Drivers Training in Utah
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For something that requires as much skill, dexterity, coordination, and concentration as driving, classroom instruction is not enough. Once you're done with your driver education class and get your learner permit, you'll get to hop in a car with an instructor and take it for a spin. Several spins, actually―you'll need to clock a total of six hours of driving observation and six hours of driving yourself as part of your driver training course.
Drivers younger than 18 are required to hold a learner permit for at least six months and log a total of 40 hours of driving practice (with an adult driver in the car) before applying for a driver license. Ten of those hours must be after dark. The six hours of practice driving during the driver training course will count toward the total, but the more hours of driving practice you get outside of class before you take your test, the better you'll do.
The parent or guardian who signs the application will be asked to sign an affidavit certifying that the applicant has completed the 40 hours of practice driving as described.
Even with 40 hours of practice under your belt and a driver license in your hand, you'll still be pretty green compared with the other drivers on the road. It can take years to accumulate the skill to drive perfectly all the time, so take it easy when you first get your license.
You won't want to be one of the countless drivers who crash into something within days of getting your license. Even if you're studying for your first license at age 60, it's worth reviewing the Teen Drivers page for a reminder that no matter how old you are, there's no substitute for experience. Good luck!
Tips for New Drivers
Here's a little friendly advice for new drivers from someone who's been there. They don't teach you everything in school!
- Don't order mega-size drinks at the drive-through. They tip over in the drink holders when you turn or stop, and if you hold the drink between your legs for stability, then you can't operate the floor pedals.
- Don't try to eat a sandwich or burger while you're driving. The mayonnaise-covered tomatoes will fall into your lap and you'll have to make a snap decision between swerving to the curb (bad) or leaving the grease stain on your jeans (bad).
- Don't make or receive calls on your cell phone while you are driving. It's bad karma, everyone else on the road will be irritated with you, and you won't realize you're going too slow and swerving all over the place until you cause an accident. Same goes for applying makeup while driving: just don't!
- Don't under any circumstances send a text message when you're at the wheel. The police officer won't be sympathetic when you explain that you absolutely, positively could not wait until you pulled off the road to text "c u soon" to your best friend, so instead you rear-ended someone while your eyes and thumbs were busy on the keypad.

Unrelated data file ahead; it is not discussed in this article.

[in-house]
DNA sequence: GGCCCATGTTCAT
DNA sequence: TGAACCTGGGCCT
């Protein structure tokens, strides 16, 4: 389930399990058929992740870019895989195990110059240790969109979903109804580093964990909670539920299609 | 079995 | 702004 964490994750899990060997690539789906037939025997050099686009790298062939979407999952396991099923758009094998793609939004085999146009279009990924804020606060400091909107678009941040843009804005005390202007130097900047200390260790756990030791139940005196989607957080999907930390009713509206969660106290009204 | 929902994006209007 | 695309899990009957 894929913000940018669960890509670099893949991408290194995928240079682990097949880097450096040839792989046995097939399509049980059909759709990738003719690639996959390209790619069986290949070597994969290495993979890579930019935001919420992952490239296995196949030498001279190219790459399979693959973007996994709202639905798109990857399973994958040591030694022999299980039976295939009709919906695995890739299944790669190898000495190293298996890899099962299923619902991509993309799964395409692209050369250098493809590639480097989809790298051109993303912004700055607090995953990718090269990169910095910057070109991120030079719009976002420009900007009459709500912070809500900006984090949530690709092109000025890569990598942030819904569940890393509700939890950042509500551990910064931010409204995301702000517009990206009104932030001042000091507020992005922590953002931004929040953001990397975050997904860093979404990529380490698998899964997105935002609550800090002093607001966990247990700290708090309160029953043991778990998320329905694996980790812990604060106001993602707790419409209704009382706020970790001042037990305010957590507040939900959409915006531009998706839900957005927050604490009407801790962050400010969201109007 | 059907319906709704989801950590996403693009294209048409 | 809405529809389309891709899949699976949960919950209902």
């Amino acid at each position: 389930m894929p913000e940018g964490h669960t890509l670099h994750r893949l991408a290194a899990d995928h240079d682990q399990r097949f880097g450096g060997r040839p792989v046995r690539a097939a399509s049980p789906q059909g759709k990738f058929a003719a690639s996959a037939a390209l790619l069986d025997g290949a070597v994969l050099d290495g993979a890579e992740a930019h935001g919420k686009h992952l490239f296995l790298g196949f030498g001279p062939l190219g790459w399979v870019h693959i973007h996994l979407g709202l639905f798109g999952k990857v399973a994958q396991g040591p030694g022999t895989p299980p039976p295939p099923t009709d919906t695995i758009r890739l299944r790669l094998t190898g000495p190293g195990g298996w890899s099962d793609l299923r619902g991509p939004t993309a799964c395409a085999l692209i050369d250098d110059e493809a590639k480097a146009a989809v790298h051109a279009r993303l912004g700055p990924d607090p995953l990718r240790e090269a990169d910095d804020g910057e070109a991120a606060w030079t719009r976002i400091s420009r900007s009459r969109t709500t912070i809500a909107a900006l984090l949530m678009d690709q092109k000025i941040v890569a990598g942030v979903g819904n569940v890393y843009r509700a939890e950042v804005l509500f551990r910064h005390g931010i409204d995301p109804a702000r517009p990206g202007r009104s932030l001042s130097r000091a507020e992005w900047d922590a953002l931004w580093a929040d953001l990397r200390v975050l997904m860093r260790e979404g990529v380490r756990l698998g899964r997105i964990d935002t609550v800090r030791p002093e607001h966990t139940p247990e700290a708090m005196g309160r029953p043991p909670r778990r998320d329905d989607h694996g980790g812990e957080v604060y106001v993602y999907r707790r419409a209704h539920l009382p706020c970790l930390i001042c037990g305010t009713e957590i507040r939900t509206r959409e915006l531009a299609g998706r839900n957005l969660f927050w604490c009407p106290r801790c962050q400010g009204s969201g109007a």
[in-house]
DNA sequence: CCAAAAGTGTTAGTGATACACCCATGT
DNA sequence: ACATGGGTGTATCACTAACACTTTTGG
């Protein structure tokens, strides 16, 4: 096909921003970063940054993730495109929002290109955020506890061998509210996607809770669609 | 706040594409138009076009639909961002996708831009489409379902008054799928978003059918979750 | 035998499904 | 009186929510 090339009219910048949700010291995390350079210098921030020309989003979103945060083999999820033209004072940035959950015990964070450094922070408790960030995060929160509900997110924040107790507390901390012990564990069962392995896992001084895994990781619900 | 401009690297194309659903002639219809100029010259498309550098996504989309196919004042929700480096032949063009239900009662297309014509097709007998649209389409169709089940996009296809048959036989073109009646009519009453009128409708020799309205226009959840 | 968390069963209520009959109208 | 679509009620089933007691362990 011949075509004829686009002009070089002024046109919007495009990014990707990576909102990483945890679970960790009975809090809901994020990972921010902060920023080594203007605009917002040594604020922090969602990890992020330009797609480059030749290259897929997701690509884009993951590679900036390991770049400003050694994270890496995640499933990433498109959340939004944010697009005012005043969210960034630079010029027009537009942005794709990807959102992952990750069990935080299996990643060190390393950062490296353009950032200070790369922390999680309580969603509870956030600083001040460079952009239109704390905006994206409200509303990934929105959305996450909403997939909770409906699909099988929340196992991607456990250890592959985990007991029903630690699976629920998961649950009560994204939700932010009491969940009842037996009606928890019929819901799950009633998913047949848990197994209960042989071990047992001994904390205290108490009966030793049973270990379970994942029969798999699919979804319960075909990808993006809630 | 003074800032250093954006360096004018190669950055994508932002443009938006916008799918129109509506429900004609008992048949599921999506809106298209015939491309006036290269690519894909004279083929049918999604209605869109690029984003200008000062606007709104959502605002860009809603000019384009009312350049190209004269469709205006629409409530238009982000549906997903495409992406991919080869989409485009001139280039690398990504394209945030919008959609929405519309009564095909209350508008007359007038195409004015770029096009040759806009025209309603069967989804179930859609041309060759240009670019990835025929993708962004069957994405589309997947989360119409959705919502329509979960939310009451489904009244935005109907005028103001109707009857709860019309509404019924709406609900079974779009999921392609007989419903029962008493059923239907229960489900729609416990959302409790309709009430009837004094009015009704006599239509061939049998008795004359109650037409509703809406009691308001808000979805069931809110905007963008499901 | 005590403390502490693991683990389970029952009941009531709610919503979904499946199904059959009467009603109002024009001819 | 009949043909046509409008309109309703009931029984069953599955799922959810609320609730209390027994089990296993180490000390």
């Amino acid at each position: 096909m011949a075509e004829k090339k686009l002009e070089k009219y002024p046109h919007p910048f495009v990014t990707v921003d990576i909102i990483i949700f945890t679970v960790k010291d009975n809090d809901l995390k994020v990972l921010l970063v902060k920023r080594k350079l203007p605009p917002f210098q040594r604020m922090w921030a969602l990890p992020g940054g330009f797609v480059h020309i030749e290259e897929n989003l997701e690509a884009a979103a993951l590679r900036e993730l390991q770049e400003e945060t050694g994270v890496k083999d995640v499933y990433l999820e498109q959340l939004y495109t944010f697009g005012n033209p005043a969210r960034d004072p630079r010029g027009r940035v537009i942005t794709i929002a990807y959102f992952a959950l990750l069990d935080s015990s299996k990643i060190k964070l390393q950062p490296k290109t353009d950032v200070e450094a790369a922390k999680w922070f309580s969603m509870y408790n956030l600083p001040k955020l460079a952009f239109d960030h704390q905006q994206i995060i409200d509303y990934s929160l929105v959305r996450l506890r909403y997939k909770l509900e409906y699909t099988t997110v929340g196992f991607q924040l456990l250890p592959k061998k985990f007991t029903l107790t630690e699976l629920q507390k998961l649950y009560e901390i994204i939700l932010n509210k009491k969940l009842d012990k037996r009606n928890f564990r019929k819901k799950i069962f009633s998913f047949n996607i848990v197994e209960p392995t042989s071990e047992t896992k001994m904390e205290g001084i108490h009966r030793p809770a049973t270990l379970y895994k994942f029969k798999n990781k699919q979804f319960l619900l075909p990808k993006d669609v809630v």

- Don't be lame and give in to peer pressure. If some nimrod in the back seat says, "How fast can this thing go?" ignore them―they're not the one who will get busted or cause an accident. Someone in the car has to be the grown-up: you.
- Don't panic and jump out of the car if you notice a bee on the inside of the windshield. Ever seen your car roll down the street without a driver? You don't want to.
- Do wear your seatbelt every time you get into a car, even for a short ride. Something as common as stopping suddenly to avoid a cat darting across the street can cause your face to meet your steering wheel. The results won't be pretty, and your prom date will find an excuse to back out.
- Do be vigilant for other drivers who are not as with it as you are, and keep your distance. You never know when they will decide to enter your space (since they won't bother to signal), and the element of surprise isn't as fun on the road as it is at a birthday party.
- Do install a dog barrier in the back of your car before taking Rover for a ride. Rover will want to be in the front seat with you, and trying to swat him back with one hand while steering with the other is a sure way to take out a whole line of parked cars.
- Do obey speed limits so that you will have time to react should an unexpected obstacle (a person, another car, an animal) appear. Besides, no one will believe you got that huge dent going "only 10 miles an hour."
- Do listen to your stereo at a low enough volume that you can hear emergency sirens. Those fire trucks are a lot bigger than you, so you'll want to know one is approaching before it runs you over.
- Do take it easy, pay attention, and take the rules of the road seriously. In a few years when you can honestly say you've never had a ticket or an accident, people will respect you, and it will be an enormous point of pride.
Other Topics in This Section
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- Drivers Training Requirements: Do You Have to Enroll in Drivers Training?
- How to Choose a Drivers Training Program
- Who’s Required to Take Drivers Training
- What is Drivers Training?
- Graduating From a Drivers Permit to a Restricted Drivers License
- Learn the Difference Between Drivers Ed and Driver Training
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